MUC1-C→MYC signaling also activates the NuRD chromatin remodeling and deacetylation complex[30], which is recruited by ZEB1 and TWIST EMT-TFs to their target genes, such as CDH1, and facilitates PRC1-mediated gene repression[40,48,49]. NuRD positions nucleosomes at regulatory DNA elements, removes activating H3K27 acetylation marks, and facilitates recruitment of PRC1[49]. NuRD consists of core chromodomain-helicase-DNA-binding proteins CHD3 and CHD4 that catalyze ATP-dependent chromatin remodeling in association with the histone deacetylase HDAC1 and HDAC2 subunits[48]. NuRD also includes the non-enzymatic (i) methyl-CpG binding domain MBD2 and MBD3, (ii) metastasis-associated gene 1 (MTA1), and (iii) retinoblastoma-binding RBBP4 and RBBP7 proteins[48]. The MUC1-C→MYC pathway induces MTA1 and MBD3 expression and post-transcriptionally upregulates CHD4 levels[30]. MUC1-C also forms a nuclear complex with NuRD in association with promoting the CSC state[30].

    Chromatin occupancy of canonical PRC1 complexes is dependent on binding to Polycomb Repressive Complex 2 (PRC2)-deposited H3K27me3[50]. PRC2 consists in part of the EZH2, SUZ12, and EED subunits[51]. In contrast to the regulation of PRC1 by NF-κB and MYC, MUC1-C consolidates the NF-κB and E2F pathways in activating PRC2 [Figure 4B][24,51]. As shown for NF-κB[35], MUC1-C binds directly to E2F1 and promotes the induction of E2F1 target genes[52]. MUC1-C induces EZH2 and SUZ12 by NF-κB-mediated activation of their enhancer regions[24,51]. In addition, MUC1-C induces EZH2 and SUZ12 by E2F-driven activation of their promoter regions [Figure 4B][24,51]. MUC1-C also induces EED by E2F, but not NF-κB, signaling[24,51]. Of importance for integrating these pathways, MUC1-C induces EZH2 expression by E2F- and NF-κB-mediated activation of the EZH2 promoter and enhancer regions, respectively [Figure 4C].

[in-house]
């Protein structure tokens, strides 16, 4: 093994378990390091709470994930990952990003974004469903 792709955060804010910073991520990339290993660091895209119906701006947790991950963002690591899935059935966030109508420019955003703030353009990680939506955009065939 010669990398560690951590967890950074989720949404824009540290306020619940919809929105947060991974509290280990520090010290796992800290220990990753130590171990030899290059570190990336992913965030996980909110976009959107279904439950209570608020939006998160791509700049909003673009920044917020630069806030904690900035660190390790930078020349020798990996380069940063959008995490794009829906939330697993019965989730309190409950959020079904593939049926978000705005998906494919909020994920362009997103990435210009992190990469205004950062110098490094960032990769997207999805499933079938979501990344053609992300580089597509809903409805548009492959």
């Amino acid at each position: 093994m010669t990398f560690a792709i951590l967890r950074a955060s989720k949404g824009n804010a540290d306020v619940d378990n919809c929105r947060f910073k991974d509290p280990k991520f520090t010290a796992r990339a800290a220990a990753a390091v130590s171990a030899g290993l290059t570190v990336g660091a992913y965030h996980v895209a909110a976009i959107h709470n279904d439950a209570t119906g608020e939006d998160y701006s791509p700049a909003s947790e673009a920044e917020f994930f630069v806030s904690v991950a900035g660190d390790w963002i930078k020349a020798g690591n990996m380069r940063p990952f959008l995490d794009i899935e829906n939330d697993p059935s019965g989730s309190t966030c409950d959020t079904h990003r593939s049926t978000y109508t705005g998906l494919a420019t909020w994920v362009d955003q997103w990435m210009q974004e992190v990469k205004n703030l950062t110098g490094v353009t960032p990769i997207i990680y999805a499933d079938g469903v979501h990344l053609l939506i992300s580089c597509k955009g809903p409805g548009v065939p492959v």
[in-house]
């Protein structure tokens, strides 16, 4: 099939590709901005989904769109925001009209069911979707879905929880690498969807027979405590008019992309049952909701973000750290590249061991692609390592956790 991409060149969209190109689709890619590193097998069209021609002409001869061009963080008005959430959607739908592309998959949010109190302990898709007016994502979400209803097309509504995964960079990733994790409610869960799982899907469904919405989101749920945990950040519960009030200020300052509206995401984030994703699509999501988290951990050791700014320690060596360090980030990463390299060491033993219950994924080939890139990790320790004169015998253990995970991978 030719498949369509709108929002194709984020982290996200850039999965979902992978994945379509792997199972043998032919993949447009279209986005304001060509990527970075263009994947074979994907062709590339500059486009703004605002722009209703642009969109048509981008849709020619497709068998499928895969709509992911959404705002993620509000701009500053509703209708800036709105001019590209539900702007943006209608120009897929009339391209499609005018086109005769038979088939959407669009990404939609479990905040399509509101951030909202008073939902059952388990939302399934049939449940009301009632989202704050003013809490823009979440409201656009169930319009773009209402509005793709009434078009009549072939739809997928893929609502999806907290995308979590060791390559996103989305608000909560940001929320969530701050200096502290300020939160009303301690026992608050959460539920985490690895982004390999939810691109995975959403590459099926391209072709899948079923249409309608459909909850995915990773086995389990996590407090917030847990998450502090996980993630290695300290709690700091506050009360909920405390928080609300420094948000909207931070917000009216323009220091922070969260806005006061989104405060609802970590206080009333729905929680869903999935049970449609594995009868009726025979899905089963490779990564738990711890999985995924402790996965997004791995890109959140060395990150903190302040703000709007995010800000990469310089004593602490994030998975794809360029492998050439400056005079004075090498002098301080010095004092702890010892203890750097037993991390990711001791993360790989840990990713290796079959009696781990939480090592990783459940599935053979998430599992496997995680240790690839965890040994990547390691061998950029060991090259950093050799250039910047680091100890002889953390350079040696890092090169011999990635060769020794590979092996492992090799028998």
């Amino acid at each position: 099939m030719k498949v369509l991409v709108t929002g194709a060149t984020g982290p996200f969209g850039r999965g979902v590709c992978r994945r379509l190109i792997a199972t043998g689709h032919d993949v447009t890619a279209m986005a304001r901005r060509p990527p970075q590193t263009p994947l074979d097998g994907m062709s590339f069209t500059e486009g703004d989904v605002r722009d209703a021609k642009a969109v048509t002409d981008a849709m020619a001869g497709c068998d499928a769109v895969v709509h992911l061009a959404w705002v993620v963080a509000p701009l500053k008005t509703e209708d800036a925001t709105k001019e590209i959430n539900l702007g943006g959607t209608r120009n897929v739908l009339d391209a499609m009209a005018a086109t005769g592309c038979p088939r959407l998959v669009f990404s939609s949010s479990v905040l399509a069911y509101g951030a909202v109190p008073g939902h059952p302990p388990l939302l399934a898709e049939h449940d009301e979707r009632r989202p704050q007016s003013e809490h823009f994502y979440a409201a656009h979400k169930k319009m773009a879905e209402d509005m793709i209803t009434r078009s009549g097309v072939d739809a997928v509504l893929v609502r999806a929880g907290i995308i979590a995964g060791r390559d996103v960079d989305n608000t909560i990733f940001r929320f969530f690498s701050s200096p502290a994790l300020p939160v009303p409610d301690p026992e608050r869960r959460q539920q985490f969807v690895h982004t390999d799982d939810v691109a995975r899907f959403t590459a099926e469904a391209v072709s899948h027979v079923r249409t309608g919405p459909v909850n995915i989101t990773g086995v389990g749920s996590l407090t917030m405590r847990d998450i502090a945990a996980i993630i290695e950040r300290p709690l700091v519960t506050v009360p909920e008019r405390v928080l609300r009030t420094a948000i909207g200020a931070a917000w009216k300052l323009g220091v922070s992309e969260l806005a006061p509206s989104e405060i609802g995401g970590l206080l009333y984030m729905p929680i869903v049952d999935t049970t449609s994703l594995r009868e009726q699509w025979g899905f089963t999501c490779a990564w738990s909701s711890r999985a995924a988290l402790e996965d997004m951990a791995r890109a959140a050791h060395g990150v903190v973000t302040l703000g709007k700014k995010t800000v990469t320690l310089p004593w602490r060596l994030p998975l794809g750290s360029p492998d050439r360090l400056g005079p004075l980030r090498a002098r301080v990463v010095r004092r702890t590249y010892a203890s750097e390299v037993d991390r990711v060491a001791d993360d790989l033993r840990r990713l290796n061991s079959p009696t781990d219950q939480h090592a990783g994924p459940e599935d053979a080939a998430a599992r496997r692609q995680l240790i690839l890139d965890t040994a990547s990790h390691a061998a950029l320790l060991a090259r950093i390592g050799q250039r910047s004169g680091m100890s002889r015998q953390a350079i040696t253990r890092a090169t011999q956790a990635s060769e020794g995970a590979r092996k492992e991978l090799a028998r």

In summary, the MUC1-C→NF-κB pathway consolidates lineage plasticity with activation of (i) ZEB1 and EMT, and (ii) DNMT1/3b and DNA methylation. The MUC1-C→NF-κB and MUC1-C→MYC pathways activate PRC1, whereas MUC1-C→MYC signaling induces NuRD. Furthermore, the MUC1-C→NF-κB and MUC1-C→E2F1 pathways activate PRC2. These findings indicate that MUC1-C integrates inflammatory NF-κB, proliferative E2F, and remodeling MYC pathways in reprogramming DNA and histones by DNMT1/3b, PRC1/2, and NuRD.

    MUC1-C regulates the intersection of the Polycomb and Trithorax families of epigenetic remodelers

    The PRC1/2 Polycomb group (PcG) proteins repress gene expression by BMI1-driven H2A K119 ubiquitylation and EZH2-mediated H3K27 methylation[53]. In addition to inducing BMI1 expression, MUC1-C binds directly to BMI1 and thereby enhances H2AK119 ubiquitylation and repression of the (i) CDKN2A TSG and (ii) HOXC5 and HOXC13 homeotic genes[43]. MUC1-C induces EZH2 expression and binds directly to EZH2 at the CXC domain adjacent to the catalytic SET region[51]. As a result, MUC1-C increases EZH2 occupancy on TSGs, such as CDH1 and BRCA1, and drives H3K27 trimethylation and repression [Figure 5][51]. This pattern of inducing PcG expression and interacting with the PcG protein product is analogous to that observed with TFs, such as ZEB1[9], TWIST1[54], and MYC[30,46,47], among others. Why this dual regulation of PcG proteins and TFs occurs is not clear; however, one explanation could be that, in wound healing, MUC1-C rapidly interacts with existing pools of these effectors and then induces their expression to sustain activation of the repair process. By extension, constitutive MUC1-C activation driven by STAT3- and NF-κB-mediated auto-inductive circuits in cancer cells could promote established inflammatory memory with irreversible transcriptional and post-transcriptional induction of these pathways[6,55].

    Figure 5. MUC1-C→E2F1 pathway intersects induction of PcG and TrxG complexes. A. The PcG/PRC2 components EZH2, SUZ12, and EED are activated by MUC1-C/E2F complexes. The binding of MUC1-C to EZH2 induces H3K27 trimethylation with the repression of CDH1 and other TSGs. MUC1-C→E2F1 signaling also activates the TrxG SWI/SNF (BAF, PBAF) chromatin remodeling complexes. MUC1-C associates with nuclear (i) BAF in inducing the NANOG pluripotency factor and the NOTCH1 stemness gene, and (ii) PBAF in activating NRF2 target genes that regulate redox balance. In doing so, MUC1-C→E2F1 signaling has the capacity to fine-tune the intersection of PcG and TrxG proteins in driving the CSC state. B. Formation of MUC1-C complexes with BAF and PBAF on specific target genes, such as NANOG (BioRender), has been detailed in recent publications[52,56,57]. CSC: Cancer stem cell.